Remedies that can improve the network quality and availability include establishing private wide area networks, both physical and virtual. Large enterprises may rent or deploy network capacity to connect their locations within the enterprise, but with a significant cost. Furthermore, one can influence the packet path using overlay or peer-to-peer architectures. Overlays and peer-to-peer networks cannot improve the network quality unless the network resources are provided to them with capacity guarantees, which is typically not the case.
Recently, some Internet Service Providers (ISPs) have extended their network access and Virtual Private Networks (VPN) services by offering new network service models.
One model is to provide the infrastructure for temporary data storage (caching) to enhance large-scale one-to-many data streaming. This model conserves bandwidth, but it assumes delay-tolerance and is not suitable for interactive, real-time communications.
Another network service model is to provide infrastructure with guaranteed bandwidth to customers with geographically diverse office locations together with associated private network maintenance services. This service is different from VPNs in that there can be given bandwidth and latency guarantees to the traffic, and the customer need not have maintenance personnel employed. The model is however limited to the locations where the provider has physical infrastructure available, and cannot be extended to arbitrary communication peers.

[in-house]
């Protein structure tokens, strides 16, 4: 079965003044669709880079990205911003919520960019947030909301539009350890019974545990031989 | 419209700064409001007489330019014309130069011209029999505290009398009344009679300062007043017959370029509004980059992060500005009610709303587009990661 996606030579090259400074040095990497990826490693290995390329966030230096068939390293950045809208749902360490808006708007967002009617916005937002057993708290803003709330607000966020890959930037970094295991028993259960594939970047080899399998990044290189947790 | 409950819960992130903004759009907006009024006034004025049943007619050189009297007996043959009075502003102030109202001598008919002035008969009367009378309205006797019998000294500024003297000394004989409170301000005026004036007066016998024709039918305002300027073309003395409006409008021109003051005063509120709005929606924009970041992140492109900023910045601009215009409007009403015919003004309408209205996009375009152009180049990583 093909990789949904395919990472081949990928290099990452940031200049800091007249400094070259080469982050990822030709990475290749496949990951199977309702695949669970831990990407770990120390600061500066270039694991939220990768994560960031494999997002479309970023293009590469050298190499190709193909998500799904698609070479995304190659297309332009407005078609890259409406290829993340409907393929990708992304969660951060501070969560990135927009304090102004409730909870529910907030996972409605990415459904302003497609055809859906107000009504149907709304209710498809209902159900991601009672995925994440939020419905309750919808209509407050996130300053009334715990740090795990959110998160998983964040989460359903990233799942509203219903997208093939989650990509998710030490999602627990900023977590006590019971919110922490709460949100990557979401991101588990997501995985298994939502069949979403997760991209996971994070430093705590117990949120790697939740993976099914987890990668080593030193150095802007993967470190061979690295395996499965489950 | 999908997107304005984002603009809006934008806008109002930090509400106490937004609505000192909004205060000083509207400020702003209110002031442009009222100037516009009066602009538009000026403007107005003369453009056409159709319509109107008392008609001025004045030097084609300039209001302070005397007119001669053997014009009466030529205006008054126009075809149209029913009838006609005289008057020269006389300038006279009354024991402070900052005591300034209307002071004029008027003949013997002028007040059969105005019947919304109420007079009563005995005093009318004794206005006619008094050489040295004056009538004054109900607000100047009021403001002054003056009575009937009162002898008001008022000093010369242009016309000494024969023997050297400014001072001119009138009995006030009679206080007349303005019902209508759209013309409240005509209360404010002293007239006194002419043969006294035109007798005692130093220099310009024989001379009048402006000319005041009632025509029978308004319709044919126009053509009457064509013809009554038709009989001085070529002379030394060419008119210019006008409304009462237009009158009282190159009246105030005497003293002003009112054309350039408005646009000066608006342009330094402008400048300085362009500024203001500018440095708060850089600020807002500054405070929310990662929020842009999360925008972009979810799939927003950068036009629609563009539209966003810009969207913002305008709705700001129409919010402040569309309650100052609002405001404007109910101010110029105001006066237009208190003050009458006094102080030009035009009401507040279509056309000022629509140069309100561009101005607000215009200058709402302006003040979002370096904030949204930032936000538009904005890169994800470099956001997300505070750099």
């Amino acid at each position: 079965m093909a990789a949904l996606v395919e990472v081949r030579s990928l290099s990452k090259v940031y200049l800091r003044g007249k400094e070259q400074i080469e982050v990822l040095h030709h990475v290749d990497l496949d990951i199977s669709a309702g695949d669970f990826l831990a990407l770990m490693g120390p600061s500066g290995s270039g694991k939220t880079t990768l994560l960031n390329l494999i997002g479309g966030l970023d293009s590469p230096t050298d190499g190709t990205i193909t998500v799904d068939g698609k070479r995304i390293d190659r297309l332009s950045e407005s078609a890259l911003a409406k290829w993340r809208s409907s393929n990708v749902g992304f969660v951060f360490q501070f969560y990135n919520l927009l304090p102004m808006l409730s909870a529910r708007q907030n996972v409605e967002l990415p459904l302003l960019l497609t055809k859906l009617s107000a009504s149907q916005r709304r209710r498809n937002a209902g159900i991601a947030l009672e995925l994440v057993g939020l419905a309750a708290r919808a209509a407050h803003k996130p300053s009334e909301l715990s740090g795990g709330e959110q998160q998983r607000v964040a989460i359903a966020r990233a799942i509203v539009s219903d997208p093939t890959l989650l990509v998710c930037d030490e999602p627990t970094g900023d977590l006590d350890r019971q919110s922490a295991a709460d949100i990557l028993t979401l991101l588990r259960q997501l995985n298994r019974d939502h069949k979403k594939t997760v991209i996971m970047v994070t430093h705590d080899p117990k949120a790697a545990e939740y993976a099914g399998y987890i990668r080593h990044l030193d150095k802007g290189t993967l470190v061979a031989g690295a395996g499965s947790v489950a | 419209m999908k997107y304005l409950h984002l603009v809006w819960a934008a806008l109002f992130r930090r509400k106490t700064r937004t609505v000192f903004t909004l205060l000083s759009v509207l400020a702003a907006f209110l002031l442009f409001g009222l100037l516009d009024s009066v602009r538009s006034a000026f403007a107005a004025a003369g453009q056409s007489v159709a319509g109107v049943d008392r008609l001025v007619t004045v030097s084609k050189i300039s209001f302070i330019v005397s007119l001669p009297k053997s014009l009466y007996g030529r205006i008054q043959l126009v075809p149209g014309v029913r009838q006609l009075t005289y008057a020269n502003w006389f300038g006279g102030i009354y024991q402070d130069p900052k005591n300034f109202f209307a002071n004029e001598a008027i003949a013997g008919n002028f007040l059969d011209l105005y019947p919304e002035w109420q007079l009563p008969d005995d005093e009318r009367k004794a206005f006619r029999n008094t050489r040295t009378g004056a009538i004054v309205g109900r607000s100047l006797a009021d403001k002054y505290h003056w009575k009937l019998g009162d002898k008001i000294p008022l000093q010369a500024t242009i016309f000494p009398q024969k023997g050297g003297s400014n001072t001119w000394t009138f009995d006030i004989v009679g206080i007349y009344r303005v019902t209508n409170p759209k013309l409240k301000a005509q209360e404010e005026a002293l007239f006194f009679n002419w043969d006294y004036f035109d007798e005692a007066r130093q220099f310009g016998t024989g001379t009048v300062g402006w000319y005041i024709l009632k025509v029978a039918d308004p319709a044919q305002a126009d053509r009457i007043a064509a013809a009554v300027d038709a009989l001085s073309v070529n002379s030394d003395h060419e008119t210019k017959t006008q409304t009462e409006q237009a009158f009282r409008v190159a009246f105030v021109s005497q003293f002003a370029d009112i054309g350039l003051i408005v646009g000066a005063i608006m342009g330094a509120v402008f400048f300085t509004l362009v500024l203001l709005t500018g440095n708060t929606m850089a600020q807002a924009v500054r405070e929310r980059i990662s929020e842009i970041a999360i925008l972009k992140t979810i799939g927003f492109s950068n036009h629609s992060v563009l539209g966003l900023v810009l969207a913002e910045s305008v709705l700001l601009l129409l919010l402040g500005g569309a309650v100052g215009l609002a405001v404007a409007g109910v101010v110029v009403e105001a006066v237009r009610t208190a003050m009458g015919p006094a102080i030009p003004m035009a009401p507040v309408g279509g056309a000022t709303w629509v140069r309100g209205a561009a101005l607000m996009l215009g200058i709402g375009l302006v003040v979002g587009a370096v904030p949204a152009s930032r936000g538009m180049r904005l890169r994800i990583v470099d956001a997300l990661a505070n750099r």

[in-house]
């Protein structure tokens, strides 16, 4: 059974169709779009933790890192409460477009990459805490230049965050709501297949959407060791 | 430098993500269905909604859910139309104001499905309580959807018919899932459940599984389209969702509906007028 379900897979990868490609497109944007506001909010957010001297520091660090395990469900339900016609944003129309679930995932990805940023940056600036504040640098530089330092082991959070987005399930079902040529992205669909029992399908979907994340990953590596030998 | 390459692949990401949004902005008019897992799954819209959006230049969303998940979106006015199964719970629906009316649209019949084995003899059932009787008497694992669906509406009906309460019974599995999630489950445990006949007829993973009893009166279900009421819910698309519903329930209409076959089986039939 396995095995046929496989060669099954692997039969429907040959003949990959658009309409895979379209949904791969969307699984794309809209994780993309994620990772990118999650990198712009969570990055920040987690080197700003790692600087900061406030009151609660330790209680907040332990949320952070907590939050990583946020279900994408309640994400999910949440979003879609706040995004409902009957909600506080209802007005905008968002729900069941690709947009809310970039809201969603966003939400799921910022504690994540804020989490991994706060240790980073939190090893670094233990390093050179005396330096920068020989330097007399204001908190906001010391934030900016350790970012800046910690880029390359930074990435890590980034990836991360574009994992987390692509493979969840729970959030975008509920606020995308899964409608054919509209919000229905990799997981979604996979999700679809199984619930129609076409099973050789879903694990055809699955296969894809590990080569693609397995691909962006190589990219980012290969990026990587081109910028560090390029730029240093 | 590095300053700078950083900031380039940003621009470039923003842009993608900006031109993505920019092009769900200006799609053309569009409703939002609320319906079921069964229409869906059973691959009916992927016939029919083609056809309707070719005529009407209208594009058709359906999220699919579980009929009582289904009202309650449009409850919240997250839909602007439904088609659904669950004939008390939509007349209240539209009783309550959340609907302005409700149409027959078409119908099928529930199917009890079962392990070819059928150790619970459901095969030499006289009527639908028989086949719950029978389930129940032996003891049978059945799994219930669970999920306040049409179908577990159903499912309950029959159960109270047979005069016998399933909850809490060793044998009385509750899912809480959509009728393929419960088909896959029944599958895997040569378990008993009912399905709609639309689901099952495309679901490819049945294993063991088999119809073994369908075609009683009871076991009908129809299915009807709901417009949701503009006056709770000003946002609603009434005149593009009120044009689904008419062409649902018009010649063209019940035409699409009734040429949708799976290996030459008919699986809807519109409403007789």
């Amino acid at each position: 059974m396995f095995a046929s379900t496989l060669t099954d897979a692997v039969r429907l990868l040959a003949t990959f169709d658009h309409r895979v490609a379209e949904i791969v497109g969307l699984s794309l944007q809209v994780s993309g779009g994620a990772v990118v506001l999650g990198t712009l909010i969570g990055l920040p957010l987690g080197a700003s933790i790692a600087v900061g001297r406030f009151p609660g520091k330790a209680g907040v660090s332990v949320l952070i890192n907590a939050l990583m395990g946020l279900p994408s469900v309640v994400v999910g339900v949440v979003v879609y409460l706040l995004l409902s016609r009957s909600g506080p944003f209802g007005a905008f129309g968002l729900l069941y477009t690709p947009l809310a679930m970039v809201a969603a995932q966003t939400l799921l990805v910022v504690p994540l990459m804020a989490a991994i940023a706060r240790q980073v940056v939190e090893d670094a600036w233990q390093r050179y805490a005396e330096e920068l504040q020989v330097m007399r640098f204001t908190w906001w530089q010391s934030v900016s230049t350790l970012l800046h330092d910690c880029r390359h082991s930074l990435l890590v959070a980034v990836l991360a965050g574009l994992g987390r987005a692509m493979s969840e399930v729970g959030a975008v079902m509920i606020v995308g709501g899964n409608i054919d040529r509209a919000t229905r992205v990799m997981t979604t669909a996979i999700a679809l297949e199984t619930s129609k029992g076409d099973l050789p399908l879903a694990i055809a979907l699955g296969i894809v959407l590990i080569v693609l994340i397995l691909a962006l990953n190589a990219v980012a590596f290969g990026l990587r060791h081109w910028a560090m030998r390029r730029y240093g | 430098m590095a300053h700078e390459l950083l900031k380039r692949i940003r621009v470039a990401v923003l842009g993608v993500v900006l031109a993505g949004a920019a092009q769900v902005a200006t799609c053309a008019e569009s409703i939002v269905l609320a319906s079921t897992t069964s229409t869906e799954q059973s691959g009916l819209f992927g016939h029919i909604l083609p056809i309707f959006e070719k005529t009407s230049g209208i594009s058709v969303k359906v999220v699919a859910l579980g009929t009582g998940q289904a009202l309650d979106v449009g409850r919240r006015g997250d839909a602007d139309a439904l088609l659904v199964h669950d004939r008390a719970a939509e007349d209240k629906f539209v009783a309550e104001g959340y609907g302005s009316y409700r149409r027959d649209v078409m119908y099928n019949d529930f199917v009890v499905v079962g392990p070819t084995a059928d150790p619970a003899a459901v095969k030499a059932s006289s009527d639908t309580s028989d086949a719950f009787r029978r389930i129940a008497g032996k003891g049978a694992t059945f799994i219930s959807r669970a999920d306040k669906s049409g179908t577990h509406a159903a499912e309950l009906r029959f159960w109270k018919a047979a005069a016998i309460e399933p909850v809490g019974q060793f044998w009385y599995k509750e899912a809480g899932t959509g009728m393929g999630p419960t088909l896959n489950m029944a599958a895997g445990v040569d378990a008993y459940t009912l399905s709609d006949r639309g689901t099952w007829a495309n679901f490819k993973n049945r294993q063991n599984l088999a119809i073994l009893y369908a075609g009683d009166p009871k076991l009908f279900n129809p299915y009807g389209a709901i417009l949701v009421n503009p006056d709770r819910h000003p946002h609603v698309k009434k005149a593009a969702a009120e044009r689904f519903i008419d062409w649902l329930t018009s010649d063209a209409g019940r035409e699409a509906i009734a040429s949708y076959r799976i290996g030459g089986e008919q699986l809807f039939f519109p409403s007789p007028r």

Some providers build their business model on extensive Border Gateway Protocol (BGP) peering with locally present ISPs, enhancing the performance of their hosting services. This method improves the network service quality only locally.
- Quality of Service in the Internet
Finally, some providers rent network capacity or deploy it themselves where needed and provide end-to-end guaranteed bandwidth service. This approach provides excellent network infrastructure, but is coarse and expensive and therefore reserved only to the most well-funded enterprise customers. Communication with arbitrary peers is not possible.
Recognizing the shortcomings of the best effort Internet service, the research community has proposed Quality of Service (QoS) models for the Internet.
In IntServ [RFC1633], network resources can be reserved end-to-end using a special signaling protocol called RSVP. The resources are reserved per flow, along the standard routing path. Such per-flow reservations scale poorly in the Internet where millions of flows are running concurrently, and are seldom deployed in practice.
DiffServ [RFC2475] is a QoS framework for differentiation between different traffic classes. DiffServ scales well and can be used to provide a better service to a certain segments of the network traffic like VoIP. However, DiffServ provides no hard QoS guarantees, only prioritizing a given traffic type in front of another.
- Network Virtualization
Both Internet QoS service frameworks have a serious shortcoming in that they need service agreements between the administrative domains. Furthermore, the local ISP would have to guarantee the service level to the user, without having full control of how the data is sent to the destination. This has been proved to be difficult in practice, and IntServ and DiffServ remain used largely in private networks.